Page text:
Thursday, August 13, 2009
HOW MUCH HYPE DO I NEED, DOCTOR?
Bionic Commando was one of the failures of (now extinct) Grin. Everyone assumed it was going to be a huge hit. I’ve been told it’s not a bad game at all, but somehow it has been perceived like a flop since it was released. Not sure, but I’d say that the hype was badly managed, and it made journalists give it worst reviews than deserved.
Let me explain this point: Since they started showcasing BC (something similar also happened with Wanted: Weapons of Fate) all the Grin/Capcom spokesmen said it was going to be an amazing game, a unique experience, one of the most remarkable games ever… That created so high expectations that when the game was released, and it was not that amazing, journalists were somehow encouraged to ‘attack’ the game instead of just saying how good/bad it was.
I can understand these spokesmen, they’ll probably say ‘Hey, I did my job! I created a lot of buzz around the game! It was the studio’s fault not to reach the expectations!’. Bullshit, in my opinion. You see games, like many other leisure products, are impossible to know if they’ll eventually be great or poor. You can suspect, but you can never be sure, particularly since there are some many ‘smoke-sellers’ in this industry. That’s why I think an excessive hype around a title can later be dangerous for ratings and sales.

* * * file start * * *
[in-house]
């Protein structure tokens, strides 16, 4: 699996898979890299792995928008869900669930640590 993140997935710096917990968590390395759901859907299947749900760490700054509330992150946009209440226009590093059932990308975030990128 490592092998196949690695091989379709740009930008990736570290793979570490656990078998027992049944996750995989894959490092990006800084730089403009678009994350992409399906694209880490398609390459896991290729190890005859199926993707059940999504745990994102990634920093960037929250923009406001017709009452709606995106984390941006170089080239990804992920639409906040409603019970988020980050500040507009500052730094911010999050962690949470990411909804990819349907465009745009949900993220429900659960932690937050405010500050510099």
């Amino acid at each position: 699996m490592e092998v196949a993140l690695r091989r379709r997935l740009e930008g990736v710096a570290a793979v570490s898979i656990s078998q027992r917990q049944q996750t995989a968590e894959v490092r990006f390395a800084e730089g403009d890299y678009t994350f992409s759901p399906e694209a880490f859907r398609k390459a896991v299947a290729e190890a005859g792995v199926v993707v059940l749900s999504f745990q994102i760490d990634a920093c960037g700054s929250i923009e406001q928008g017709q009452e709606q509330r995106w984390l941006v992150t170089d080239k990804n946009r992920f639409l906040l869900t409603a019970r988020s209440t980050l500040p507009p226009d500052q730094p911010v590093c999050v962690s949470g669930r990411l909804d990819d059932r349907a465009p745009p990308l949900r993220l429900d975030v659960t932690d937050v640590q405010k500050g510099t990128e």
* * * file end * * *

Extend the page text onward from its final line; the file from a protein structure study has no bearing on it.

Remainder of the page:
So, in my humble opinion, unless you’re extremely sure that you’ve got an amazing game in your hands, I think hype should be kept relatively low while you’re developing. Just enough to let the press know that you’re working on a title, and let them figure out if it’s going to be good or bad (of course provide the best materials – screenshots, videos, etc – you’ve got, so their perception is good). Once you’re approaching to the final stages of the development, then you can decide if it’s going to be great or not, and create the appropriate buzz.